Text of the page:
Re: the right to purse excellence

Cathy Pauline Lachapelle (aelin@leland.Stanford.EDU)
Wed, 30 Apr 1997 23:26:45 -0700 (PDT)

On Thu, 1 May 1997, SwiftRain wrote:

> wrote:
> >
> [snip]
> > Any takers?
> My thoughts on vouchers: yes, yes, yes, yes, and yes.
Vouchers make a lot of sense in a very straightforward way. Finally,
money can be distributed more fairly, and people can choose the *good*
schools for their kids. These are very good reasons for having vouchers.
I, for one, have found nearly no public schools at all that satisfy my
vision of what is good and right for a child's education.

And yet, I have a few niggling doubts which nonetheless worry me:

--What about poor kids living in the middle of cities -- how will they get
to good schools, if their parents can't get them there?

--What about places where the schools are in bad condition, or have some
other reason they can't attract students? Will they rot away because no
one has money to invest in them? How could a school with failing systems
and poor materials keep up and catch up with schools that start out better
off? What about the kids (probably poor local kids) who get stuck going
to these dying schools?

--What about our tendency as people to be insular? Will we end up with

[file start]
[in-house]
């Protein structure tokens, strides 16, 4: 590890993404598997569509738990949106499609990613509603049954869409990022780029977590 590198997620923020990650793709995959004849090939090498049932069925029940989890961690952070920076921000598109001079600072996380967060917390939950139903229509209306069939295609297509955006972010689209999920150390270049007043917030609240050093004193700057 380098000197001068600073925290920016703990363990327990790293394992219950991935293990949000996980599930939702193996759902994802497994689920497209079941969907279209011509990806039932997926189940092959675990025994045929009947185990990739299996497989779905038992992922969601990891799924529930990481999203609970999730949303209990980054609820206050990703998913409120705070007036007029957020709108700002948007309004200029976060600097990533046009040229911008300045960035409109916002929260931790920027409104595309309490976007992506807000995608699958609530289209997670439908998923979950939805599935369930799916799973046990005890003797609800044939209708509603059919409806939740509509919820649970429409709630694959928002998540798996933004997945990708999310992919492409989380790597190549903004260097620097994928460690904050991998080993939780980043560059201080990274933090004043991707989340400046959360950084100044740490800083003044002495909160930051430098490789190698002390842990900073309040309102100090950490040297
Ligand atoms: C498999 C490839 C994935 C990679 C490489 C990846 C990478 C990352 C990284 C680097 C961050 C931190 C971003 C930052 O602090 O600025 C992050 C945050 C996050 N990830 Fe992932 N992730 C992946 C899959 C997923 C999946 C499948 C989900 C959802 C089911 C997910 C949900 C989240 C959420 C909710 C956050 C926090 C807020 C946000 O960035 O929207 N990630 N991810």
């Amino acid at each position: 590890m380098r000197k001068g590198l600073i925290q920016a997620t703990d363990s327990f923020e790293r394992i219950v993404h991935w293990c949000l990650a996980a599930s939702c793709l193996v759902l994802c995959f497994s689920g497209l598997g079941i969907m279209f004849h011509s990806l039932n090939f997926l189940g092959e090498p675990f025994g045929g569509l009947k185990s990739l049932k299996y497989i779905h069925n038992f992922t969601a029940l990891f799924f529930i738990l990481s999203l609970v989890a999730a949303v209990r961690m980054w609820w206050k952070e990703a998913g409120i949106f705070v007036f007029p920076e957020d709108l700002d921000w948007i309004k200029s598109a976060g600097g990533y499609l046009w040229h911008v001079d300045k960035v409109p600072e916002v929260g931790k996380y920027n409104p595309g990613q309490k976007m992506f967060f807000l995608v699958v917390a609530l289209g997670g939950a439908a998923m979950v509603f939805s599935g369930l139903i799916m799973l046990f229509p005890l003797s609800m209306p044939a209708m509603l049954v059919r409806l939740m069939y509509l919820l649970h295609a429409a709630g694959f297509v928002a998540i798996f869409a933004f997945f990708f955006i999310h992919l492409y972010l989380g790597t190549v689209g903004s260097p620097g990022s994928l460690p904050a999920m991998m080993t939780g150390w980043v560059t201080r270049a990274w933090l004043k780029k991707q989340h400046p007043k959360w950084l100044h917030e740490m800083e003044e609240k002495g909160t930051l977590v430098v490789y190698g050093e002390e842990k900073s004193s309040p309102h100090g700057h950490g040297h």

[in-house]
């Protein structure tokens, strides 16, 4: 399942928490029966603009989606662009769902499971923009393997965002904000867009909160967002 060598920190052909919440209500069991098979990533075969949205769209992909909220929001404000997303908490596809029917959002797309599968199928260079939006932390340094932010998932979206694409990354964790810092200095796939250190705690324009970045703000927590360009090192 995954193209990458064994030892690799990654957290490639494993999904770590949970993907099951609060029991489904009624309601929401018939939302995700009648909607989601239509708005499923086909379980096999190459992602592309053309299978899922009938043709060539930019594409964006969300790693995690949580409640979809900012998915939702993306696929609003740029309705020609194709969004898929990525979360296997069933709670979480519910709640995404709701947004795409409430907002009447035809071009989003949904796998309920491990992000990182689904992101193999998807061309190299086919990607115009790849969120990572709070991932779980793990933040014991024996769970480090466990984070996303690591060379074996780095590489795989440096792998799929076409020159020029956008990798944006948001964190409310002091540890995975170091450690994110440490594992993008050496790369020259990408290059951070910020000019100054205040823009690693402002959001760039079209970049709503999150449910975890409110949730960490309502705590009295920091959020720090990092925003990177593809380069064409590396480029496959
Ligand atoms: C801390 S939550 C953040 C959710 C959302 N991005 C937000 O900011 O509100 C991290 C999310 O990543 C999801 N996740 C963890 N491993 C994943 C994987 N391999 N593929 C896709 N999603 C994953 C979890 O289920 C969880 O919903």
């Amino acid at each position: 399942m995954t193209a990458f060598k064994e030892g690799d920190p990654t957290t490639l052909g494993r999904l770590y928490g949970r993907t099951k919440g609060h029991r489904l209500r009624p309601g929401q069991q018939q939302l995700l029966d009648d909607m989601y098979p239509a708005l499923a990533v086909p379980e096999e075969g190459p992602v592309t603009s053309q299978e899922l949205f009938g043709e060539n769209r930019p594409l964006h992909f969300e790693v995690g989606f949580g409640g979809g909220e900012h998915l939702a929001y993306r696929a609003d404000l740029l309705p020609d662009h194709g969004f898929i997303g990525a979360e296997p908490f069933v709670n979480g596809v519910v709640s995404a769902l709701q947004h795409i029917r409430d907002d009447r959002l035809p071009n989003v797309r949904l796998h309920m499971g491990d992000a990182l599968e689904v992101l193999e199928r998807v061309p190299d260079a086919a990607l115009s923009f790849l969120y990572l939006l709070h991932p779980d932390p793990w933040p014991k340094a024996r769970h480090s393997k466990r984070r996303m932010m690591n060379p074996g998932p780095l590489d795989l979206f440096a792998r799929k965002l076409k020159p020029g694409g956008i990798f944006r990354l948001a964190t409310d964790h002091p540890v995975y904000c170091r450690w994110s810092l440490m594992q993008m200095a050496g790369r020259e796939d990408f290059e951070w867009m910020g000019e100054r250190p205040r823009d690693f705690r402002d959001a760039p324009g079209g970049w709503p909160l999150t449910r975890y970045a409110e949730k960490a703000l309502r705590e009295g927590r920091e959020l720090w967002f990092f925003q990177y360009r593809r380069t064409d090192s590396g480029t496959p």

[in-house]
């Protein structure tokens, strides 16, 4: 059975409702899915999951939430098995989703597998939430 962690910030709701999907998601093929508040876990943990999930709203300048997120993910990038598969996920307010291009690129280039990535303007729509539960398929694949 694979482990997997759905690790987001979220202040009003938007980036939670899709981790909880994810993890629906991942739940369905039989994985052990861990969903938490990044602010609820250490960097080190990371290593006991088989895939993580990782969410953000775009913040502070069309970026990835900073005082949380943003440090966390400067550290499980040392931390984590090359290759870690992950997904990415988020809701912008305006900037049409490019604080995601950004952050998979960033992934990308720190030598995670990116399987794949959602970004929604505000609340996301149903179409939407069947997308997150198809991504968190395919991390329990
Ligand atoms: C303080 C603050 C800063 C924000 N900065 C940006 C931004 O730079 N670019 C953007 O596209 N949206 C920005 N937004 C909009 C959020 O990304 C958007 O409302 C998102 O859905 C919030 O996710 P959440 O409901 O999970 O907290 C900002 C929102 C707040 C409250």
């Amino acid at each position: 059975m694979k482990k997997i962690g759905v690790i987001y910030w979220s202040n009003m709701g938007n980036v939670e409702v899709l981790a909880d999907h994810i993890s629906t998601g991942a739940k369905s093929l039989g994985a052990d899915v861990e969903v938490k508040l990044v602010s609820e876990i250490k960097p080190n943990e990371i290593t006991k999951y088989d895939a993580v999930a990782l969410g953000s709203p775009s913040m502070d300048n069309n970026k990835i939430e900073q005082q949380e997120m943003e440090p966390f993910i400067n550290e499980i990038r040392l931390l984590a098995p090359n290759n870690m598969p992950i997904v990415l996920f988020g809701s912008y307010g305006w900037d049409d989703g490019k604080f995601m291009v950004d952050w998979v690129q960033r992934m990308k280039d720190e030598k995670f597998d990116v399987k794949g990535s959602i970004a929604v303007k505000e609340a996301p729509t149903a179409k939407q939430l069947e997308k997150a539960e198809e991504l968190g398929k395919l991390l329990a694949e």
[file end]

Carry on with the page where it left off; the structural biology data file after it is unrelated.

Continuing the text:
White schools, Black schools, rich-kid schools, poor-kid schools,
Christian schools, Muslim schools, (...)? How are we as a people going to
deal with learning to live together if we don't see each other in schools?
After all, we begin to see this problem already in cities that have
neighborhood-school systems (not to say that bussing was any better).

Now, I know these are generally high-flung questions, but if we talk about
voucher-ifying the schools, that could (in fact we want it to!) change the
face of American education. And I want to think about these questions,
and think: how important are these problems? How do we deal with them
if they do become problems? How can we prevent them becoming
problems? before jumping into any new system.

After all, vouchers have not yet been approved for use in most places
where they've been proposed, and I think there's deeper reasons than just
that the teacher unions have lots of clout. There's some undercurrent of
American culture that is worried by it, I think... Perhaps Americans have
so long considered the public schools a communal system that it is
offensive to think of letting them get worked out on a grand scale by a
market system... (?)

--Cathy (new to this list: hello!)